Thick hair is layered by first sectioning the hair into separate pieces, then elevating each piece at opposing 90 degree angles for dramatic layers and 45 degree angles for subtle layers. The hair is trimmed according to those angles in order to achieve the desired effect.
Thick hair is often layered with standard hair cutting scissors, shears with serrated blades meant to thin hair or with a razor. Layering is a sure way to add volume and makes the perfect backdrop for highlighting hair coloring and also serves as the basis for dramatic hairstyles and elevate the texture of naturally wavy hair.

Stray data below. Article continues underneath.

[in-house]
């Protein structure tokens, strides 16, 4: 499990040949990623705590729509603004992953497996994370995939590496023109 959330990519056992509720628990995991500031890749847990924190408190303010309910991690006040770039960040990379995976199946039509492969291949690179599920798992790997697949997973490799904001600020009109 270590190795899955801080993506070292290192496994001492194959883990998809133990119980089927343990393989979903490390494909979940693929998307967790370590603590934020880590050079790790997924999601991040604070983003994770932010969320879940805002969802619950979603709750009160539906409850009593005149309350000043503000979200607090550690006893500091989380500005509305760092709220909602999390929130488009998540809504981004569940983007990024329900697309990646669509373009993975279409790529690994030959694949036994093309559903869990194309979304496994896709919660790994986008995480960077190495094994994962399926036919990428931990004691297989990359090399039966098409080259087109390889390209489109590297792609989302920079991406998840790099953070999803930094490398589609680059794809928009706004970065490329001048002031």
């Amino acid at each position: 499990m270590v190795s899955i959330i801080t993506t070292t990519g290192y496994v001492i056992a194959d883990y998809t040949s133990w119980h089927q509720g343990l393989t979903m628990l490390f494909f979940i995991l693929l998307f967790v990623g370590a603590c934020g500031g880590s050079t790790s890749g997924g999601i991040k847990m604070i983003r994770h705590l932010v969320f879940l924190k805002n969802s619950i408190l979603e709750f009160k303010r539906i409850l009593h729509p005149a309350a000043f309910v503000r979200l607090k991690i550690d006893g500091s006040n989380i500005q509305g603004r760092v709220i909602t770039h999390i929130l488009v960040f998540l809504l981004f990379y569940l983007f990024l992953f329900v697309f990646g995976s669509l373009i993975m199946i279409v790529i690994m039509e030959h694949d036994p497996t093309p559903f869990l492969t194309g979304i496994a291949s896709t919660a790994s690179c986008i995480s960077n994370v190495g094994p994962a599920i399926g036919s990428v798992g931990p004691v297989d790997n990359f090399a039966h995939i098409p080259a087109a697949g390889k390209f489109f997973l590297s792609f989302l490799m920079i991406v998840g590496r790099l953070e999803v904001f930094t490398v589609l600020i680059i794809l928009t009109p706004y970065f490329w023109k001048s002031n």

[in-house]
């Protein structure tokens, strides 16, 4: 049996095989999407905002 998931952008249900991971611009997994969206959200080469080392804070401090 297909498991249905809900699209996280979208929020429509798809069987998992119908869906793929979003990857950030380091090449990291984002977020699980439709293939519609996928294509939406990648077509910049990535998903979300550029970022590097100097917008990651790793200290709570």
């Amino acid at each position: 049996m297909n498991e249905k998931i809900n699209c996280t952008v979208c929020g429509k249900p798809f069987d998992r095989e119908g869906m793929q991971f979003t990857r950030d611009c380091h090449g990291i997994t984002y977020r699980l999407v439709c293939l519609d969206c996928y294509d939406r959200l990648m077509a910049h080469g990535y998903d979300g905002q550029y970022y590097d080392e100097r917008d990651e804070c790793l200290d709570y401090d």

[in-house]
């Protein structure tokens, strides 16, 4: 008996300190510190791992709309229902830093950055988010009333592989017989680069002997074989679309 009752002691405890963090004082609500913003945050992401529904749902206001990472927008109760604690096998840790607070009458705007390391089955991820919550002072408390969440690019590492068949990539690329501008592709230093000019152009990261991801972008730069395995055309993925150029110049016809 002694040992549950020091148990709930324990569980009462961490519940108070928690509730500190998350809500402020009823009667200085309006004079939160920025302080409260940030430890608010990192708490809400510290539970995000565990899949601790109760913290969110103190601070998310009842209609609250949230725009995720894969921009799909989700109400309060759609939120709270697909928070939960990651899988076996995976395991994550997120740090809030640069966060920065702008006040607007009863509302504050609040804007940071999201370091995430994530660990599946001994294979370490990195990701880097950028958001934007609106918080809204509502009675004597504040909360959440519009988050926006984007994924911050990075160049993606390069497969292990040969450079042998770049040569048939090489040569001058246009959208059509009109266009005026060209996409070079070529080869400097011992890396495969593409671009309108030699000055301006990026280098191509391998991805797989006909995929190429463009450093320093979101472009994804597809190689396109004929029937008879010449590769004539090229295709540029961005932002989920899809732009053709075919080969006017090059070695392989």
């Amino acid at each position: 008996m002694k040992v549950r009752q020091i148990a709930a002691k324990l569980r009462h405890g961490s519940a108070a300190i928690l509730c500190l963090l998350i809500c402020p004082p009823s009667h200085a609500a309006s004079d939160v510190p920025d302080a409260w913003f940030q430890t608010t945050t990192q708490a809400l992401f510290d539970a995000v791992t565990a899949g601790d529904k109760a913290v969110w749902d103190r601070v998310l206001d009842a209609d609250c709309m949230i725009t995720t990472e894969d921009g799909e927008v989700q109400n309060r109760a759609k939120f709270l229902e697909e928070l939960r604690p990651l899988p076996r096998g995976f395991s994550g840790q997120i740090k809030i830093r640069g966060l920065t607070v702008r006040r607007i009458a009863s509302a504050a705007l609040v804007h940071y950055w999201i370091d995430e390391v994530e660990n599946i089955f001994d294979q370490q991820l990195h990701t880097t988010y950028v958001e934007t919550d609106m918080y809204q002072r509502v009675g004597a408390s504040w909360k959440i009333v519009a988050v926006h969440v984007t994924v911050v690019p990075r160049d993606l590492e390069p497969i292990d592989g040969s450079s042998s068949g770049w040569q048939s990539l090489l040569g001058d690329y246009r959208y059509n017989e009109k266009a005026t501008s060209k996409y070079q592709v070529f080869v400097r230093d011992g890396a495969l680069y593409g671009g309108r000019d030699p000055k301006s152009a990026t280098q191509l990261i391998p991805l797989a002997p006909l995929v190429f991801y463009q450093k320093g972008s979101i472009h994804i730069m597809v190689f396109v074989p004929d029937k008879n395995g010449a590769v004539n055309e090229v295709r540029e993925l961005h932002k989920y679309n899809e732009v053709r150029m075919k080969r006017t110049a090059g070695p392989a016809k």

Areas such as the crown, top of the head, or bangs area are better for layering than others. The nape of the neck, above the ears and the hair's part should typically not be layered, but exceptions to those rules are made for the right head of hair. The ends of the hair and the hairline around the face should not be layered, as there is not enough hair in those places to support adequate layers.
In order to perform layering, section the hair into separate pieces. To achieve even distribution, pull the pieces in a 45 or 90-degree angle away from the head, depending on the chosen severity of layer. Cut the hair at the angle that best fits the desired style.